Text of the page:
Campaigners for stronger betting regulations have called for gambling to be made a public health issue.
Charles and Liz Ritchie, whose son Jack ended his life following a gambling addiction, say more needs to be done to “protect young and vulnerable people”.
“We are calling for gambling to be considered a public health issue but we need to see rapid progress and action. We know that people are dying every day because of gambling.”
Research from the University of Bath revealed that, within two groups of football supporters aged 18-35, serial betting had become a core part of engaging with the sport.
Dr Darragh McGee, who conducted the study, said many of the young people had got themselves into “high-interest pay-day loans and bank debt, mortgage defaults, family breakdown, and mental health struggles”.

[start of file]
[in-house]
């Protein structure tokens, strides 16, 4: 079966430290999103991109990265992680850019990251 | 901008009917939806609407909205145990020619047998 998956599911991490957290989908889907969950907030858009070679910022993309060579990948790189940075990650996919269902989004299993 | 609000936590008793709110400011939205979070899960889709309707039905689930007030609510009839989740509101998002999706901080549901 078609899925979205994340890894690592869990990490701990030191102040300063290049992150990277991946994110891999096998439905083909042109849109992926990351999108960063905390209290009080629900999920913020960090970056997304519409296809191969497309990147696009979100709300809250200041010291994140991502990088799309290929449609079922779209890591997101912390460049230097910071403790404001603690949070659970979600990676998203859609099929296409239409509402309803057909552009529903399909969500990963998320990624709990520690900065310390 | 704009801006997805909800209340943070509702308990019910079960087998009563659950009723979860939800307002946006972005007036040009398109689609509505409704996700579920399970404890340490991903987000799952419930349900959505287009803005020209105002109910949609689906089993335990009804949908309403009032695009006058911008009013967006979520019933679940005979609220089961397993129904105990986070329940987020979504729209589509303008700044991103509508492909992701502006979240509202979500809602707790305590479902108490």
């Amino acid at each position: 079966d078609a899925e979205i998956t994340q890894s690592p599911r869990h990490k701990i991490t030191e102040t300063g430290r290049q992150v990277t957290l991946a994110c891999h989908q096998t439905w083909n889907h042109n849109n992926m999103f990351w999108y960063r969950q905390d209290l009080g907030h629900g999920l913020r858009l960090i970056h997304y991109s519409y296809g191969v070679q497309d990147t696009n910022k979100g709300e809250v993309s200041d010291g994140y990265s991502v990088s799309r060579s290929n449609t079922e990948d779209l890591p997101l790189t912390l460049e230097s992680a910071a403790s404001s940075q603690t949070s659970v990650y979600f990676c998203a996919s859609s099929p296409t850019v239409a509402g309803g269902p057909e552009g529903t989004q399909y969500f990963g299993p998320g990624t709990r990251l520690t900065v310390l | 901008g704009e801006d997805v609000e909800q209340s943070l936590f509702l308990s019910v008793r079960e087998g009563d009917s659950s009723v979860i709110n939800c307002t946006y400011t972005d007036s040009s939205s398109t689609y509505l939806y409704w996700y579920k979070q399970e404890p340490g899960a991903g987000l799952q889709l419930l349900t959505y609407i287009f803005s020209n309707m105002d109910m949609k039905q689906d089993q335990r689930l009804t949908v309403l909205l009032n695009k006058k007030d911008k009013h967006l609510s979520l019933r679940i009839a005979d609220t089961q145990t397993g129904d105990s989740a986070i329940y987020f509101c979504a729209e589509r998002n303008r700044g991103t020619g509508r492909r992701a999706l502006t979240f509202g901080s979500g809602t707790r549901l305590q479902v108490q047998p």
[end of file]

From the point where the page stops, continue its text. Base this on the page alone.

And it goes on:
The Ritchies, who run campaign group Gambling with Lives alongside other parents of problem gamblers, said: “This research shows the level of normalisation that gambling advertising has brought to younger generations”.
Young and vulnerable
They continued: “We are also calling on the Gambling Commission to do their job, to protect young and vulnerable people.”
The rapid development of sport and online betting “is happening without attention being paid to how addictive and dangerous this form of gambling may be”.
It is believed that there are around 340,000 problem gamblers in Britain.
The latest report by the Gambling Commission suggests that a further 55,000 children aged 11-16 are problem gamblers.
The National Gambling Helpline estimate that between 250 and 650 young gamblers commit suicide every year.
But campaigners warn that figures of problem gamblers may be significantly underestimated.
Dr McGee said: “Owing to the social stigma and reputation risk involved, many young men are reticent to come forward, meaning that official figures are likely to be underestimating the issue.”